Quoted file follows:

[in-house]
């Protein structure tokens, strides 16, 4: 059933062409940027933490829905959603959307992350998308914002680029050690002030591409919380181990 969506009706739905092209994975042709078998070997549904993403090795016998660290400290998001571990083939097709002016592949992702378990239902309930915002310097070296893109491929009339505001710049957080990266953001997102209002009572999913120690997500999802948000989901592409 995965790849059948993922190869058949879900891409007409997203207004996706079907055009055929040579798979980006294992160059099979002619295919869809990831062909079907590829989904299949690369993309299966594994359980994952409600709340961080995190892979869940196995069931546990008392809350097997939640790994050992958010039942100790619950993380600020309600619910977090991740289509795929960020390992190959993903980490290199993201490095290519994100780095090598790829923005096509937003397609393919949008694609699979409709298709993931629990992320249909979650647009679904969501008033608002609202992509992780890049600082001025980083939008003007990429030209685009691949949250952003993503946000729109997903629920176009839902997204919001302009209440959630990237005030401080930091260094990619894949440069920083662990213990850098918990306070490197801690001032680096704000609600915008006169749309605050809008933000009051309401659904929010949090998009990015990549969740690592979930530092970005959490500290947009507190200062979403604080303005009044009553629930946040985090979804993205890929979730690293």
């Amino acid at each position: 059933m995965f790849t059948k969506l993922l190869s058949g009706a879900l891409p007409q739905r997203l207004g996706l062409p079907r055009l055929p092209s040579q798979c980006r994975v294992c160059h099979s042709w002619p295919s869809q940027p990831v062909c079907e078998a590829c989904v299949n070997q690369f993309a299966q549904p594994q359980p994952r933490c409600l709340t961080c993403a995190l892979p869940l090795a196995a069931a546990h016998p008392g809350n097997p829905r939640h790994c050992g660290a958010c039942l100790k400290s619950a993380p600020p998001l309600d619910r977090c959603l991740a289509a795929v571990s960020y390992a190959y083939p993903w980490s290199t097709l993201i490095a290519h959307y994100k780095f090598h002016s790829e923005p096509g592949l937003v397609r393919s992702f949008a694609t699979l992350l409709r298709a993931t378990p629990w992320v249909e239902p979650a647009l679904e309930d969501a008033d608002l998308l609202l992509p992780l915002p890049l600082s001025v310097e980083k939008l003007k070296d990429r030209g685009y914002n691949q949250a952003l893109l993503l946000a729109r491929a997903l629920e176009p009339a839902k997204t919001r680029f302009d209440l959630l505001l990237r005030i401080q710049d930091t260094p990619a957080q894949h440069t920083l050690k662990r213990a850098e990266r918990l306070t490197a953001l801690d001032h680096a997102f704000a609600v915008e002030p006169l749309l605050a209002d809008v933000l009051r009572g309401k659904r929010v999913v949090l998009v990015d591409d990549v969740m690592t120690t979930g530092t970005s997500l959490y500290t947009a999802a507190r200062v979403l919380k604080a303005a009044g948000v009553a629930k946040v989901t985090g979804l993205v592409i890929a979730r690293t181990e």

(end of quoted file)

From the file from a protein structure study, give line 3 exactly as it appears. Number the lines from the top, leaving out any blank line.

């Amino acid at each position: 059933m995965f790849t059948k969506l993922l190869s058949g009706a879900l891409p007409q739905r997203l207004g996706l062409p079907r055009l055929p092209s040579q798979c980006r994975v294992c160059h099979s042709w002619p295919s869809q940027p990831v062909c079907e078998a590829c989904v299949n070997q690369f993309a299966q549904p594994q359980p994952r933490c409600l709340t961080c993403a995190l892979p869940l090795a196995a069931a546990h016998p008392g809350n097997p829905r939640h790994c050992g660290a958010c039942l100790k400290s619950a993380p600020p998001l309600d619910r977090c959603l991740a289509a795929v571990s960020y390992a190959y083939p993903w980490s290199t097709l993201i490095a290519h959307y994100k780095f090598h002016s790829e923005p096509g592949l937003v397609r393919s992702f949008a694609t699979l992350l409709r298709a993931t378990p629990w992320v249909e239902p979650a647009l679904e309930d969501a008033d608002l998308l609202l992509p992780l915002p890049l600082s001025v310097e980083k939008l003007k070296d990429r030209g685009y914002n691949q949250a952003l893109l993503l946000a729109r491929a997903l629920e176009p009339a839902k997204t919001r680029f302009d209440l959630l505001l990237r005030i401080q710049d930091t260094p990619a957080q894949h440069t920083l050690k662990r213990a850098e990266r918990l306070t490197a953001l801690d001032h680096a997102f704000a609600v915008e002030p006169l749309l605050a209002d809008v933000l009051r009572g309401k659904r929010v999913v949090l998009v990015d591409d990549v969740m690592t120690t979930g530092t970005s997500l959490y500290t947009a999802a507190r200062v979403l919380k604080a303005a009044g948000v009553a629930k946040v989901t985090g979804l993205v592409i890929a979730r690293t181990e």